How much concentration is lost in a workday when an employee has gotten him/herself in a financial bind that could have been easily prevented?

What is the cost of an employee who deals with your customers but has never had training in conflict resolution?

How many hours of productivity have been lost due to sick days, to say nothing of the reduced pace of an employee who is always tired?

These are important issues, and while they must be addressed delicately, they cannot be ignored if you want to grow your people along with your company. We are seeing an increasing number of new employees entering our client’s companies with no education on making a budget, controlling expenses, and avoiding debt. Many are in dire need of a mentor yet have no one to ask for help – HR departments in most companies are woefully inadequate to handle this.

It is quite simple to arrange for this training from outside sources; you do not have to become an expert on these issues. Some topics we have found useful:

• Financial Fundamentals – Managing Your Money
• Management Theory – Are You A Leader or An Analyst?
• Health, Energy, and Performance – How Your Health Determines Your Income

These are some of the topics that we and our partners provide – they are by no means an exhaustive list. You can schedule a free consultation with us here to go over details and assess your company’s needs.

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Brands, Signage, branding


June 22nd, 2018 Posted by Business Fix Pros Blog 2 thoughts on “TO BRAND, OR NOT TO BRAND ?”

That is the question………..

I’m old enough to remember the music industry back when we all eagerly awaited the release of our favorite band’s next “album”. New acts would come around, but you spent years following each new release of your trusted favorites. Then something changed – it seemed by the late 90’s people were not anticipating the next album, but the next new band. Gone was loyalty for the most part – it was more about the next new group, or genre.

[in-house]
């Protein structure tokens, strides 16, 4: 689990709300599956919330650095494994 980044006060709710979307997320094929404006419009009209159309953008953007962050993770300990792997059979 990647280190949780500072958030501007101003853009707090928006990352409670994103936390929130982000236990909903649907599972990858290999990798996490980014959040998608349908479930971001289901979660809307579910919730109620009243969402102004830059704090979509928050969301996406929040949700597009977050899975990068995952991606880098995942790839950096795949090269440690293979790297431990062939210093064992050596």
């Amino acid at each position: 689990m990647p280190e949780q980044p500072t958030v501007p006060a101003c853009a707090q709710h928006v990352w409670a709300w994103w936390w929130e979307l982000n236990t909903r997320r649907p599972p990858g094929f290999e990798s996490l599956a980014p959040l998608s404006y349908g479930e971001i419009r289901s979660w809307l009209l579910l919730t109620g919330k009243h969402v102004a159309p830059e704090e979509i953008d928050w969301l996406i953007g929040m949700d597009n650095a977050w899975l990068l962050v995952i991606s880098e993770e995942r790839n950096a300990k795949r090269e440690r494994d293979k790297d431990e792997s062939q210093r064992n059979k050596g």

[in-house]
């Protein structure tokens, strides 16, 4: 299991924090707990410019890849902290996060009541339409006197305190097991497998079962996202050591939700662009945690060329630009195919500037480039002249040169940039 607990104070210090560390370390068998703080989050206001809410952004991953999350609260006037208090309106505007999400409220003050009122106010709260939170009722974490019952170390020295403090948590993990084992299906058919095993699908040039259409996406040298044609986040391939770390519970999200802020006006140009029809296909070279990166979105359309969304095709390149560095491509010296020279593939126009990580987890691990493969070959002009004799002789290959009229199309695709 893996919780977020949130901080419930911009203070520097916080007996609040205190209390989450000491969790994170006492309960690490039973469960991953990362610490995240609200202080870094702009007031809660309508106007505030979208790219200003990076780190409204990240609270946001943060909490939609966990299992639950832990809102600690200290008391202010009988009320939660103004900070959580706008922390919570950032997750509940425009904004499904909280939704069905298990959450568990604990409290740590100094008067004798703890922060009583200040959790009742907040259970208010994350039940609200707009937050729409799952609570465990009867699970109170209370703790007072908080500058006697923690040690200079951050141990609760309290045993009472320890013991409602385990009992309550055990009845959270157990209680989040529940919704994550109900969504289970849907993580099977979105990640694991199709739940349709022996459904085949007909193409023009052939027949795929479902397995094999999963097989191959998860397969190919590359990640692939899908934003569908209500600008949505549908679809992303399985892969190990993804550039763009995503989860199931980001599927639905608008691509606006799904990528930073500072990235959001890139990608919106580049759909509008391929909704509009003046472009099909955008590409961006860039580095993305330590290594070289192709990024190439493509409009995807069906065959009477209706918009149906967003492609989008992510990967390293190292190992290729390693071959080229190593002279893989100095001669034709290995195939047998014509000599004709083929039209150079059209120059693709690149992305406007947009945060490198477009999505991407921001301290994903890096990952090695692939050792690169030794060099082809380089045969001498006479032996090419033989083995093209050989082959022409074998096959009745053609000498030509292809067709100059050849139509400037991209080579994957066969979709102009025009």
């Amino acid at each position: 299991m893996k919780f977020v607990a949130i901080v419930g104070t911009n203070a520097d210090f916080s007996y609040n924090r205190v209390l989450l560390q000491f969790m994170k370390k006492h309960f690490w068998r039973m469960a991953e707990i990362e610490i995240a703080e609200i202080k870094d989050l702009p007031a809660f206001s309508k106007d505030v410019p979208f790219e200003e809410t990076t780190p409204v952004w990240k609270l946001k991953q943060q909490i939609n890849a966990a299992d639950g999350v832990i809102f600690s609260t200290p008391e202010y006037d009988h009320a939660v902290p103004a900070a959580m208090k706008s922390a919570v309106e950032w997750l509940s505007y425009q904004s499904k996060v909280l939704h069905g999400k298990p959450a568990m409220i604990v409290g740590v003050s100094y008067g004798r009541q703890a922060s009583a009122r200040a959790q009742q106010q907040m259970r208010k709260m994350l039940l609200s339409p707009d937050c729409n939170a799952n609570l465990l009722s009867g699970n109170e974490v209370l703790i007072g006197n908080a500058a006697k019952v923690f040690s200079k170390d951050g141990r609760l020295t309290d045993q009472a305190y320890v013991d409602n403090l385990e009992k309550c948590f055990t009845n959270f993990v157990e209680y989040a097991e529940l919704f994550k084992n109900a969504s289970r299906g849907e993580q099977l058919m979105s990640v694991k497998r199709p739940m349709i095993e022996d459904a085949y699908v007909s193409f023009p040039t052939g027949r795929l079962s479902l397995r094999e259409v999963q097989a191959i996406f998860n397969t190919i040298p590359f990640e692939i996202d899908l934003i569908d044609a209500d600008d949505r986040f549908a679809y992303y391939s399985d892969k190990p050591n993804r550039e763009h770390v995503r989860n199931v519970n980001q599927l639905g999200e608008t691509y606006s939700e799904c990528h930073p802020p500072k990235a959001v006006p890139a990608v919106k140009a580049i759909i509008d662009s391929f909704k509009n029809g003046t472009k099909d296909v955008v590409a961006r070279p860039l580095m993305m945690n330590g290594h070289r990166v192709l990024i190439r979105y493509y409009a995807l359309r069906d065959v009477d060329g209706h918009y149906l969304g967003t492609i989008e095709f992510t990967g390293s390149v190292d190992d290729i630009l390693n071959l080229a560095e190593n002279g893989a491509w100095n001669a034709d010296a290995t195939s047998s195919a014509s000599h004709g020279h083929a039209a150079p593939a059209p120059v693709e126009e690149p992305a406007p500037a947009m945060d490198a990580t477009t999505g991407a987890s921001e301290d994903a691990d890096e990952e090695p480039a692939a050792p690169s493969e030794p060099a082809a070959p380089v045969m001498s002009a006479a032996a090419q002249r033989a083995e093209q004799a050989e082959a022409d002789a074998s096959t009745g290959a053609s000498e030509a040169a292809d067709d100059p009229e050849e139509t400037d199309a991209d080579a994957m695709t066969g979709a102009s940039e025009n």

We are seeing the same trend across the business sector – as millennials become a larger part of the consumer base of any industry, brand loyalty seems to be decreasing. Social Media advertising and marketing plans allow small startups to compete much more effectively than ever before. Restaurants, big-box retailers, and fitness centers seem to be hit particularly hard by this, just to name a few. Is anyone really excited about another Chili’s or 24-Hour Fitness opening up? The new hip coffee shop, or boutique gym, is certainly much more exciting to an ever-increasing number of consumers.

Add to this the exorbitant cost of maintaining a franchise relationship with some of these big brands, and it is not surprising that so many operators are choosing to “de-brand”. This presents its own host of risks, and should not be taken lightly; however, if it is managed correctly it can yield great results. It is a process and must be planned out far in advance so as to cause the least upheaval possible among your staff and clientele. The timeline must include research and implementation dates for a host of categories – here are just a few:

• Communication – when and how to notify company stakeholders, employees, key clients, potential clients. Each of these needs a separate strategy.
• Physical changes – plant changes, branding, equipment purchases depending upon the industry.
• Training – management and staff training on new procedures, pricing, policies.

These are just a few of the myriad of issues you will need a plan for. Simply deciding to re-brand to save money on royalties or franchise fees is reckless; you must consider all the aspects of this decision. When done correctly, according to both the trends of your industry and best practices of those who have gone before you, it can be a great benefit to your bottom line and promote growth and new customers, many of whom were uninterested in you as a national brand.